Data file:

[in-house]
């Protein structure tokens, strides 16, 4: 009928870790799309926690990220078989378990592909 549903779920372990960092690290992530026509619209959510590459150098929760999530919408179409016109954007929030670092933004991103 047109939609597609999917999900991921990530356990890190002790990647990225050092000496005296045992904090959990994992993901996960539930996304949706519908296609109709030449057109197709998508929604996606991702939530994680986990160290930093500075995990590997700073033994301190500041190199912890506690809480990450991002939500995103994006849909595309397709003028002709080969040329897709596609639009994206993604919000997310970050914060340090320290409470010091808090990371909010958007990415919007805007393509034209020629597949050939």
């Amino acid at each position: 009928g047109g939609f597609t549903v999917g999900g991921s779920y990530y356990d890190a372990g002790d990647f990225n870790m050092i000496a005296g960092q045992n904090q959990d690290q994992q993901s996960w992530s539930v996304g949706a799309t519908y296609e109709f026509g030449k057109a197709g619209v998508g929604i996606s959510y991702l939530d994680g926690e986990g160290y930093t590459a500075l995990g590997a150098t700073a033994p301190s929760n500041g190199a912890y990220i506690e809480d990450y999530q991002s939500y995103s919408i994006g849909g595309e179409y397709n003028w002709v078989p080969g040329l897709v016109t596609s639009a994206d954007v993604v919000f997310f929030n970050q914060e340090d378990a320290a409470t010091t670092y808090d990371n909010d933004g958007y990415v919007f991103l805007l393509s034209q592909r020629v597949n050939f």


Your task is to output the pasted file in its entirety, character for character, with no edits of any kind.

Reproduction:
[in-house]
């Protein structure tokens, strides 16, 4: 009928870790799309926690990220078989378990592909 549903779920372990960092690290992530026509619209959510590459150098929760999530919408179409016109954007929030670092933004991103 047109939609597609999917999900991921990530356990890190002790990647990225050092000496005296045992904090959990994992993901996960539930996304949706519908296609109709030449057109197709998508929604996606991702939530994680986990160290930093500075995990590997700073033994301190500041190199912890506690809480990450991002939500995103994006849909595309397709003028002709080969040329897709596609639009994206993604919000997310970050914060340090320290409470010091808090990371909010958007990415919007805007393509034209020629597949050939």
């Amino acid at each position: 009928g047109g939609f597609t549903v999917g999900g991921s779920y990530y356990d890190a372990g002790d990647f990225n870790m050092i000496a005296g960092q045992n904090q959990d690290q994992q993901s996960w992530s539930v996304g949706a799309t519908y296609e109709f026509g030449k057109a197709g619209v998508g929604i996606s959510y991702l939530d994680g926690e986990g160290y930093t590459a500075l995990g590997a150098t700073a033994p301190s929760n500041g190199a912890y990220i506690e809480d990450y999530q991002s939500y995103s919408i994006g849909g595309e179409y397709n003028w002709v078989p080969g040329l897709v016109t596609s639009a994206d954007v993604v919000f997310f929030n970050q914060e340090d378990a320290a409470t010091t670092y808090d990371n909010d933004g958007y990415v919007f991103l805007l393509s034209q592909r020629v597949n050939f």